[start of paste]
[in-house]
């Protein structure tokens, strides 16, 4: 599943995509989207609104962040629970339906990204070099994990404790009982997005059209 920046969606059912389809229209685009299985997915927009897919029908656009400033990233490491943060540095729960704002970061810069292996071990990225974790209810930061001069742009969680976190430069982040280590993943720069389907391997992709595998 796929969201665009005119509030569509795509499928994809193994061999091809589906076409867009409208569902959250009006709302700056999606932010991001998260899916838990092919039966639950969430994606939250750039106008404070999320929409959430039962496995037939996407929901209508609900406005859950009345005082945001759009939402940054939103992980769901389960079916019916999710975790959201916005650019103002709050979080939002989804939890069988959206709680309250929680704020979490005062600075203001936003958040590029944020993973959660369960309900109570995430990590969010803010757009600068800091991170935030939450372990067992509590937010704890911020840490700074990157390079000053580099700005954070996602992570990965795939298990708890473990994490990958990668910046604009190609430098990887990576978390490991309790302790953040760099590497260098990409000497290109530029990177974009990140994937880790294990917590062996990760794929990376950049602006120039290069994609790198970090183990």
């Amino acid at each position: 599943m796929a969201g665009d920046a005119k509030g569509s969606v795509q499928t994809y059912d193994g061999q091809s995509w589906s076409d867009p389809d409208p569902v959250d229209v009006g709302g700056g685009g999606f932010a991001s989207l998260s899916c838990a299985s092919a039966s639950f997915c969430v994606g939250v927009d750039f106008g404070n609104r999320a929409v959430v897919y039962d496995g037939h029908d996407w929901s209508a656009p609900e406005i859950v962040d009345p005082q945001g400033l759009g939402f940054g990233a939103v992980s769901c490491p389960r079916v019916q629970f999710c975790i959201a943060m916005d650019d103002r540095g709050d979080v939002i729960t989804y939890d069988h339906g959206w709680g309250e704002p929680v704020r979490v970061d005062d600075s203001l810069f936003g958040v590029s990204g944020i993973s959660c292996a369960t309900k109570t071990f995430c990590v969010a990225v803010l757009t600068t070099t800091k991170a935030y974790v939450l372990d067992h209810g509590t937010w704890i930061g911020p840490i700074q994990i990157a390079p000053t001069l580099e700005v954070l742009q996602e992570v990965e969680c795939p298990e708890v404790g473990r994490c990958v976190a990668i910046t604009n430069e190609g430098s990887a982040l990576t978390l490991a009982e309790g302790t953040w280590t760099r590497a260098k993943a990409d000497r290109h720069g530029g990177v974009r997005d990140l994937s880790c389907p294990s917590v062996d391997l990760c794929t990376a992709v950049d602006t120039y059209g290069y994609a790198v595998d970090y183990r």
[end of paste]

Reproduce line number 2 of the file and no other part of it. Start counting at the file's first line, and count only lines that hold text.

């Protein structure tokens, strides 16, 4: 599943995509989207609104962040629970339906990204070099994990404790009982997005059209 920046969606059912389809229209685009299985997915927009897919029908656009400033990233490491943060540095729960704002970061810069292996071990990225974790209810930061001069742009969680976190430069982040280590993943720069389907391997992709595998 796929969201665009005119509030569509795509499928994809193994061999091809589906076409867009409208569902959250009006709302700056999606932010991001998260899916838990092919039966639950969430994606939250750039106008404070999320929409959430039962496995037939996407929901209508609900406005859950009345005082945001759009939402940054939103992980769901389960079916019916999710975790959201916005650019103002709050979080939002989804939890069988959206709680309250929680704020979490005062600075203001936003958040590029944020993973959660369960309900109570995430990590969010803010757009600068800091991170935030939450372990067992509590937010704890911020840490700074990157390079000053580099700005954070996602992570990965795939298990708890473990994490990958990668910046604009190609430098990887990576978390490991309790302790953040760099590497260098990409000497290109530029990177974009990140994937880790294990917590062996990760794929990376950049602006120039290069994609790198970090183990």